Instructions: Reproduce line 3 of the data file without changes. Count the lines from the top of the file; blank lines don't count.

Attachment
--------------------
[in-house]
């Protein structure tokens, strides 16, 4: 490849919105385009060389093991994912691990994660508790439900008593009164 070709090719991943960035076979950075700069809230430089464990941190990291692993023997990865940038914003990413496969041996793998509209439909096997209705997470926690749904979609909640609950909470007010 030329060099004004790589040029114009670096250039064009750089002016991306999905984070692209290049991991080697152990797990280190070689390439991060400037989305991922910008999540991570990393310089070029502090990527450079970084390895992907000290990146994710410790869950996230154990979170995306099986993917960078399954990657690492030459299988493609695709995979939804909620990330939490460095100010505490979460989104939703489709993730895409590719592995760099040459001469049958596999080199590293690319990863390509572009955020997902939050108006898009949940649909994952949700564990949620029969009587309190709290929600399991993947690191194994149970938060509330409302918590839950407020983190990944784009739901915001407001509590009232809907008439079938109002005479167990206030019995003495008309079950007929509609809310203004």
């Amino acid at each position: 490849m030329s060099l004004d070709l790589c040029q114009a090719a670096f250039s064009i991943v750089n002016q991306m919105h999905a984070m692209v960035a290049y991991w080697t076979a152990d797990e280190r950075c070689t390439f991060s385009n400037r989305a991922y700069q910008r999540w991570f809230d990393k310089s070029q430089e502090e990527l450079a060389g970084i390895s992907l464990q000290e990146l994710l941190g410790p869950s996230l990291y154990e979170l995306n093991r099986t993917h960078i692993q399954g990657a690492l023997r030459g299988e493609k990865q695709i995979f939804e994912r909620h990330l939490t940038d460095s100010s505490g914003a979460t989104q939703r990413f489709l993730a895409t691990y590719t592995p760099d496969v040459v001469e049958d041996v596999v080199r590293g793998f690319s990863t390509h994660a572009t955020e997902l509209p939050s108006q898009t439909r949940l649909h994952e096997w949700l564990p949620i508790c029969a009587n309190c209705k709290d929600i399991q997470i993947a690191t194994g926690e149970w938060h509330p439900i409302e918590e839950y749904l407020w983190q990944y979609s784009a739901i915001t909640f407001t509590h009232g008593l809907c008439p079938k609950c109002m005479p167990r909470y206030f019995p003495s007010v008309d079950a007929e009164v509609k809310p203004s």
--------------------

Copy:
């Amino acid at each position: 490849m030329s060099l004004d070709l790589c040029q114009a090719a670096f250039s064009i991943v750089n002016q991306m919105h999905a984070m692209v960035a290049y991991w080697t076979a152990d797990e280190r950075c070689t390439f991060s385009n400037r989305a991922y700069q910008r999540w991570f809230d990393k310089s070029q430089e502090e990527l450079a060389g970084i390895s992907l464990q000290e990146l994710l941190g410790p869950s996230l990291y154990e979170l995306n093991r099986t993917h960078i692993q399954g990657a690492l023997r030459g299988e493609k990865q695709i995979f939804e994912r909620h990330l939490t940038d460095s100010s505490g914003a979460t989104q939703r990413f489709l993730a895409t691990y590719t592995p760099d496969v040459v001469e049958d041996v596999v080199r590293g793998f690319s990863t390509h994660a572009t955020e997902l509209p939050s108006q898009t439909r949940l649909h994952e096997w949700l564990p949620i508790c029969a009587n309190c209705k709290d929600i399991q997470i993947a690191t194994g926690e149970w938060h509330p439900i409302e918590e839950y749904l407020w983190q990944y979609s784009a739901i915001t909640f407001t509590h009232g008593l809907c008439p079938k609950c109002m005479p167990r909470y206030f019995p003495s007010v008309d079950a007929e009164v509609k809310p203004s």